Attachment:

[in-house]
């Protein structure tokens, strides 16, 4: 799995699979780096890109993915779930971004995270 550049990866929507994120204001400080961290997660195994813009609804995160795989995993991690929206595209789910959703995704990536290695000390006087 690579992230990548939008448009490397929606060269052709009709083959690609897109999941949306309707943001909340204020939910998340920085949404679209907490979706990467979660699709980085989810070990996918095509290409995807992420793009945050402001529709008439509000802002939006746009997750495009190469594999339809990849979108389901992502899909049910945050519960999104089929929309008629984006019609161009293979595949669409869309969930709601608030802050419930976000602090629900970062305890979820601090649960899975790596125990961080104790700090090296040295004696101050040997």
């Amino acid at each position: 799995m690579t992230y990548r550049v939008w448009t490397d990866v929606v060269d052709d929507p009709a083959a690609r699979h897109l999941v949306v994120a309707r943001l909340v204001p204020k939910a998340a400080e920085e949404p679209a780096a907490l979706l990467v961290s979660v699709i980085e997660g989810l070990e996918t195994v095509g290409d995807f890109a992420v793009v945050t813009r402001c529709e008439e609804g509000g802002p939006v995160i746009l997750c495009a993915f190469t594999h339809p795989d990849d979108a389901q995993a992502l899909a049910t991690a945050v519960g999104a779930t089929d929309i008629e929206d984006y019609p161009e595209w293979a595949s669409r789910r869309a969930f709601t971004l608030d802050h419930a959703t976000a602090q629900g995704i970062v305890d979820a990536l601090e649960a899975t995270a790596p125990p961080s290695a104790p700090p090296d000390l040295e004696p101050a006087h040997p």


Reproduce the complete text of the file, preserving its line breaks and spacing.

[in-house]
């Protein structure tokens, strides 16, 4: 799995699979780096890109993915779930971004995270 550049990866929507994120204001400080961290997660195994813009609804995160795989995993991690929206595209789910959703995704990536290695000390006087 690579992230990548939008448009490397929606060269052709009709083959690609897109999941949306309707943001909340204020939910998340920085949404679209907490979706990467979660699709980085989810070990996918095509290409995807992420793009945050402001529709008439509000802002939006746009997750495009190469594999339809990849979108389901992502899909049910945050519960999104089929929309008629984006019609161009293979595949669409869309969930709601608030802050419930976000602090629900970062305890979820601090649960899975790596125990961080104790700090090296040295004696101050040997």
């Amino acid at each position: 799995m690579t992230y990548r550049v939008w448009t490397d990866v929606v060269d052709d929507p009709a083959a690609r699979h897109l999941v949306v994120a309707r943001l909340v204001p204020k939910a998340a400080e920085e949404p679209a780096a907490l979706l990467v961290s979660v699709i980085e997660g989810l070990e996918t195994v095509g290409d995807f890109a992420v793009v945050t813009r402001c529709e008439e609804g509000g802002p939006v995160i746009l997750c495009a993915f190469t594999h339809p795989d990849d979108a389901q995993a992502l899909a049910t991690a945050v519960g999104a779930t089929d929309i008629e929206d984006y019609p161009e595209w293979a595949s669409r789910r869309a969930f709601t971004l608030d802050h419930a959703t976000a602090q629900g995704i970062v305890d979820a990536l601090e649960a899975t995270a790596p125990p961080s290695a104790p700090p090296d000390l040295e004696p101050a006087h040997p």